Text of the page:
BOTH RSPB and Sussex Wildlife Trust manage the priceless heritage known as Amberley Wildbrooks on our behalf.
There is a lot of maintenance, what with ditching, fencing, grazing, track clearance, etc.
The job is endless, but must be addressed.
No wonder the SWT has recently launched an online appeal for funds.
It also relies a lot on volunteer help in trying to keep this piece of biosphere solvent for all of us to enjoy and preserve for our descendants.
Just to give you something of a clue as to what it is preserving: more than half of all the aquatic plants found in Britain grow in Amberley Wildbrooks.
Years ago, the famous botanist and writer of childrens’ stories: Alison Ross took me out into the middle of the swamp and showed me one of the greatest of all Sussex botanical treasures, true fox sedge, Carex vulpina.
The flower looks like a miniature fox, being red-brown and bushy-tailed as it stands by the waterside half-a-mile in front of the castle.
It grows only here and on the Ouse above Newhaven in the county.
It is also found locally in Yorkshire.
Greater water-parsnip, frogbit and bladderwort are also local treasures, the latter having no ground roots to support its lovely little yellow flower on the end of a spindly procumbent stem.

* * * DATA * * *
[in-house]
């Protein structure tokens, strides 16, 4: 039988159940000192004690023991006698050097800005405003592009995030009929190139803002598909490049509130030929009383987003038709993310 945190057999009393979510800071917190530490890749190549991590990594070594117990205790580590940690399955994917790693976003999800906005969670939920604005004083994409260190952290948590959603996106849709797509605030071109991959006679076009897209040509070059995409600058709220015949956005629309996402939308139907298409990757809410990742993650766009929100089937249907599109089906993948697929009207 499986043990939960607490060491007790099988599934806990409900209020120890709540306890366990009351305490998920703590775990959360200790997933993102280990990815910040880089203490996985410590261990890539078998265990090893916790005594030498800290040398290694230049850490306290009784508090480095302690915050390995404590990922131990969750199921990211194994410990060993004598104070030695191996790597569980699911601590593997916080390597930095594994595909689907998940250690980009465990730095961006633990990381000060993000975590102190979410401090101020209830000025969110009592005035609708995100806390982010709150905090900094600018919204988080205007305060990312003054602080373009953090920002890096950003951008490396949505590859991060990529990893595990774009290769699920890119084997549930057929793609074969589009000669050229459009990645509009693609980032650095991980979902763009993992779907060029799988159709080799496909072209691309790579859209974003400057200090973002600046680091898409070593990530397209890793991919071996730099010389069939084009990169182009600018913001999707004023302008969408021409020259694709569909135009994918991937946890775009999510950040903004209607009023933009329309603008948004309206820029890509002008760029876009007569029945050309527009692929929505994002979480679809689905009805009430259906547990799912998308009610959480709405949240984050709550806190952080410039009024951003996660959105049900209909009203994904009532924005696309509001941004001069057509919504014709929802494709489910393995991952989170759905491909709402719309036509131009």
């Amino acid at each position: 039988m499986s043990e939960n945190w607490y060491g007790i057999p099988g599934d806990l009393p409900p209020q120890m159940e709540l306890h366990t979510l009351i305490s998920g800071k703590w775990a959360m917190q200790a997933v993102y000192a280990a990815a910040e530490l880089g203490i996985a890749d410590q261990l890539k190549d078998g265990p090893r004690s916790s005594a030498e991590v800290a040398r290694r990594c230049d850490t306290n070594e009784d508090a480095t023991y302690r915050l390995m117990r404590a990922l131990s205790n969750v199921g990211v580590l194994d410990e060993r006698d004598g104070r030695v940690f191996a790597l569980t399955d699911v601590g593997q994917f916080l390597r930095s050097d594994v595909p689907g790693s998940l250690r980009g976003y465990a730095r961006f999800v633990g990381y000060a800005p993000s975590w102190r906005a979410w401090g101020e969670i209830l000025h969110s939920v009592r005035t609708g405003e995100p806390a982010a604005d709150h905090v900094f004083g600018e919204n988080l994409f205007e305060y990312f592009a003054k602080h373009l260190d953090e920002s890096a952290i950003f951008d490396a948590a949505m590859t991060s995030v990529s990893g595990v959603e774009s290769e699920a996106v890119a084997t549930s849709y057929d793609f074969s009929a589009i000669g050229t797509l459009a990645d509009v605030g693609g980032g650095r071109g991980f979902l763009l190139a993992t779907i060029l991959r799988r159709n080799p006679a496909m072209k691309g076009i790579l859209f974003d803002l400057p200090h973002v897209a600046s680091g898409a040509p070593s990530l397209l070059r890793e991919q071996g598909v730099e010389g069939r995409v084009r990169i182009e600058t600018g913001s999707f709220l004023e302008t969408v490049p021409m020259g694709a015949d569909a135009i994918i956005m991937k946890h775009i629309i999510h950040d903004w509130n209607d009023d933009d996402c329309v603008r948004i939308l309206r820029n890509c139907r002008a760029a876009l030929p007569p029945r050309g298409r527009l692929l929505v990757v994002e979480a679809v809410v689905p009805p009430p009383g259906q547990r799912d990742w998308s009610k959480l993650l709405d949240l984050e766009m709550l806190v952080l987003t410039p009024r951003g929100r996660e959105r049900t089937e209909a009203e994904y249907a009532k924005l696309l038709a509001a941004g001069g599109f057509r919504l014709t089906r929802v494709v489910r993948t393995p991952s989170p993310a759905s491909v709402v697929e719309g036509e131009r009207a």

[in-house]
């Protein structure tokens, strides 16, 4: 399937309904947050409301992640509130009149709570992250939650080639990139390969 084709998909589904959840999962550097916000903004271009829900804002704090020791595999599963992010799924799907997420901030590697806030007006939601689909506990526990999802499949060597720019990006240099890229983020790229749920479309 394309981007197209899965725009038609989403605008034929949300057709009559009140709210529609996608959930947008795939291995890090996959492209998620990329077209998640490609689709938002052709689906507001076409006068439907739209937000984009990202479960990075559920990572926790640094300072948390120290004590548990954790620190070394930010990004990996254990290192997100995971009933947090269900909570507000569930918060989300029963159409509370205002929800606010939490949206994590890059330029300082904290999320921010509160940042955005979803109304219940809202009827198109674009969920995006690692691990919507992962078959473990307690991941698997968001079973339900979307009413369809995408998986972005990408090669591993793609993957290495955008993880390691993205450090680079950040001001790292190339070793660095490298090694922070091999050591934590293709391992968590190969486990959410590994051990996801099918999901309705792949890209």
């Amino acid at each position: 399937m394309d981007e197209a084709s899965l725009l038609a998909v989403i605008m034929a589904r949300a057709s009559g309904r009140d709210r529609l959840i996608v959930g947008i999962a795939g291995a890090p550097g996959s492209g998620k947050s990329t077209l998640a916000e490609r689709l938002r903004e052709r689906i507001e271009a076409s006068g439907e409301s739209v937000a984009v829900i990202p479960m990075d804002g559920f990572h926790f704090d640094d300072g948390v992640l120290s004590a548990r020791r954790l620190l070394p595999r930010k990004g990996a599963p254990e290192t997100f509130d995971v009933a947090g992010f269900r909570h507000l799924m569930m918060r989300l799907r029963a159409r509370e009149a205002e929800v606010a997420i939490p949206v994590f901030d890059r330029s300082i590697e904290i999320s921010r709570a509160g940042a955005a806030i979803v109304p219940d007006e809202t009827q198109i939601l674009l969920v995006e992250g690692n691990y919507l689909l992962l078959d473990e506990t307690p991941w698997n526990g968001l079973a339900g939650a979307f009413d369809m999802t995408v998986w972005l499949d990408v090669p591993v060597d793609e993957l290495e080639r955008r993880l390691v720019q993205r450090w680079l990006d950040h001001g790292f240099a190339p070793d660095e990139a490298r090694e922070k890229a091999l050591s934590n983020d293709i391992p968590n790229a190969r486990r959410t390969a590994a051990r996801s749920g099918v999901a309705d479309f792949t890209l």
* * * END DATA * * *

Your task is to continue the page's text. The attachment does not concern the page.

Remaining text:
It has to catch and digest insects for food.
What a curiosity that is.
I think there are close on 400 species of flowering plants in the meadow flood plains.
As you travel through them on the London train, you can sometimes see the flashes of water, and again, a vast inland lake in winter.
Hard rush grows nowadays across these meadows, where 40 years ago I remember these dark green tufts looking like besoms were rare.
The whole place makes an ideal rural landscape, and looks almost 17th-century in its primitive beauty.
This is the place where wild swans come from Russia to spend their winter, and wild ducks cross the winter moon as they sport in flights of many hundreds, the wigeon whistling wild cries of glee high up against the ice-white peaks of clouds.
In summer, migrants come from Africa to breed.
I have heard cuckoos and turtle doves, sedge warblers and reed warblers, peewits and redshanks.
Sometimes there is talk of the rarest duck of all breeding here – the garganey, which has come from Africa too.
Is all this worth protection?
Of course, and for the centuries ahead, for the people who will treasure it as we do today.